ANA enlists Ned Goodwin to create bespoke wine selection

ANA enlists Ned Goodwin to create bespoke wine selection

ANA has announced its collaboration with wine connoisseur, Ned Goodwin, to create its very own duo of bespoke wines.

The airline will offer a smooth red wine and a crisp white, both of which have been perfectly designed for optimum in-flight enjoyment.

Both wines, available for the first time in Business and First Class from September, were blended to complement the way taste and smell faculties differ when flying at greater altitudes.

The white, crafted from grapes grown in an ecologically sustainable fashion in South Australia, along with the smooth, full-bodied red, find harmony with the culinary riches available on ANA flights.

Goodwin, who was Japan’s first master of wine, has worked as a sommelier, educator, TV show host, critic, consultant and wine writer.

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He explained: “There are a number of factors that affect the taste of wine on board.

“The lower humidity and cabin pressure temporarily reduces our capacity to smell and taste intricate flavours.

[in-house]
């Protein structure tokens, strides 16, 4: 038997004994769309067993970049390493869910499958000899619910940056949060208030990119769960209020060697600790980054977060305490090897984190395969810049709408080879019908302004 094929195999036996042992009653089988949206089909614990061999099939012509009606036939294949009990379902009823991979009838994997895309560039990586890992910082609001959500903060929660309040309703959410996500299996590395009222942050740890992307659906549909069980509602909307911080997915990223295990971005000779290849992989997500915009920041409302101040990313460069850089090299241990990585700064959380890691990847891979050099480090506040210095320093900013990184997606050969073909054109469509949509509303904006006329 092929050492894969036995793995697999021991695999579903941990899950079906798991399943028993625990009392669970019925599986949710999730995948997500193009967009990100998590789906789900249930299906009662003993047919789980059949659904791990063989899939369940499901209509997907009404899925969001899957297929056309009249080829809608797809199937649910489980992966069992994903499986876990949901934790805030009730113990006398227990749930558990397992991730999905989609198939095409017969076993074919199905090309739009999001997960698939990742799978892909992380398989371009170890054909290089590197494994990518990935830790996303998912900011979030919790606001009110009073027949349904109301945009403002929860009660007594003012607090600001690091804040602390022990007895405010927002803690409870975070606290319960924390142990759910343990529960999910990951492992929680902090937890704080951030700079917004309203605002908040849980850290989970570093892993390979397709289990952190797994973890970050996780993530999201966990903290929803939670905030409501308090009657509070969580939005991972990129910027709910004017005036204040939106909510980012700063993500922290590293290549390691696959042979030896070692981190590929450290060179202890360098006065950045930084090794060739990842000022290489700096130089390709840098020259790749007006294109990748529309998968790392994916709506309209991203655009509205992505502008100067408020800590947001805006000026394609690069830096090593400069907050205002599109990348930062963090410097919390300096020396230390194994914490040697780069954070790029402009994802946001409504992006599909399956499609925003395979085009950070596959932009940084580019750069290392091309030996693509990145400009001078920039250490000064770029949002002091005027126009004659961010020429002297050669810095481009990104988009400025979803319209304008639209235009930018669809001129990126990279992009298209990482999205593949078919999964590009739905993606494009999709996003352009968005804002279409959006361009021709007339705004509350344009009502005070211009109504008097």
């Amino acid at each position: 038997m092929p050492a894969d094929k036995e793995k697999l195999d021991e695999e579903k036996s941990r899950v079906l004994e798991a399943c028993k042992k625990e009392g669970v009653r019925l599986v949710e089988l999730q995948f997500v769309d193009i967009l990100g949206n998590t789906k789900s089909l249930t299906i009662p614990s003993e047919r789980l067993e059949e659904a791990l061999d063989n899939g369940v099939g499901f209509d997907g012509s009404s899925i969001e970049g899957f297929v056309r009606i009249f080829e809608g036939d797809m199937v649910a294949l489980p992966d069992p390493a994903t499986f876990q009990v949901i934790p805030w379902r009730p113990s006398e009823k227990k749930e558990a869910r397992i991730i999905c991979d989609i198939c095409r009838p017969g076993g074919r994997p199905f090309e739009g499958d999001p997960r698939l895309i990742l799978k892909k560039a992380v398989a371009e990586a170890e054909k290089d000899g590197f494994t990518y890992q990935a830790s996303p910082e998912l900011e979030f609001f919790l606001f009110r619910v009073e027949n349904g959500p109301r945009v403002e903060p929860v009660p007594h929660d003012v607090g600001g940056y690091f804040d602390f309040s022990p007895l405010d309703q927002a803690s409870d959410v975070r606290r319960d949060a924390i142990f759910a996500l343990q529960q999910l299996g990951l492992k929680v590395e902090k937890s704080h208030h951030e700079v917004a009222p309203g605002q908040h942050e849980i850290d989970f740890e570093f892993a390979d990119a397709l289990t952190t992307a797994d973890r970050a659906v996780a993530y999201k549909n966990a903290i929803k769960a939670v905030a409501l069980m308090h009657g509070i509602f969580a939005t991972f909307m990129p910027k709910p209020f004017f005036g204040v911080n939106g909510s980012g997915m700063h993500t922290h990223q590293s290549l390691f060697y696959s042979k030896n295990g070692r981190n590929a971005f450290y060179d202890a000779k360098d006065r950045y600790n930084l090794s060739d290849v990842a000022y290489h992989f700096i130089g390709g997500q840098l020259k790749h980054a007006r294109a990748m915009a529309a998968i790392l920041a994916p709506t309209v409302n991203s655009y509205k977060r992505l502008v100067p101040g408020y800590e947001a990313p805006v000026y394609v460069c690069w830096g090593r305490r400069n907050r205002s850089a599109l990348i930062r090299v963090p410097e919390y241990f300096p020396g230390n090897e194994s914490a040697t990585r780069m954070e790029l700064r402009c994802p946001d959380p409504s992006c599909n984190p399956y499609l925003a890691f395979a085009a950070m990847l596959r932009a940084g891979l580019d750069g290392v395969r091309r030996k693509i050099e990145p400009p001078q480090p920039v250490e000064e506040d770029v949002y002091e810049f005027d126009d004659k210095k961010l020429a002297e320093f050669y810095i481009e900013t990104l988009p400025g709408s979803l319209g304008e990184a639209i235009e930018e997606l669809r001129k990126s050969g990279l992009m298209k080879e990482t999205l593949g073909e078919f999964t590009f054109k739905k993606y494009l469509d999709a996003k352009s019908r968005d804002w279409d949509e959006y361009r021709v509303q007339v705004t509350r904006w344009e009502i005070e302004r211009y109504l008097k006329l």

“Fruity, lighter wines are more suited to enjoyment in flight, while wines with a high acid or tannin content don’t hold up as well.

“So I worked with ANA to blend these wines with the optimal combination of varieties, to enhance the in-flight environment, giving international flight passengers a delectable gastronomic experience.”

After starting with approximately 2,400 wines from 15 different countries, around 300 wines were chosen to be reviewed and subject to blind tasting over approximately six-months, before 29 wines were finally selected.

Akira Nakamura, ANA senior vice president EMEA commented: “ANA is dedicated to delivering a five-star service to its passengers, and for us that means a high-quality and personalised service that embodies Japanese culture.

“With our original blend of wines, we’re giving our Business and First Class passengers an opportunity to enjoy fine wines that have been uniquely crafted to suit heights of 30,000+ feet.”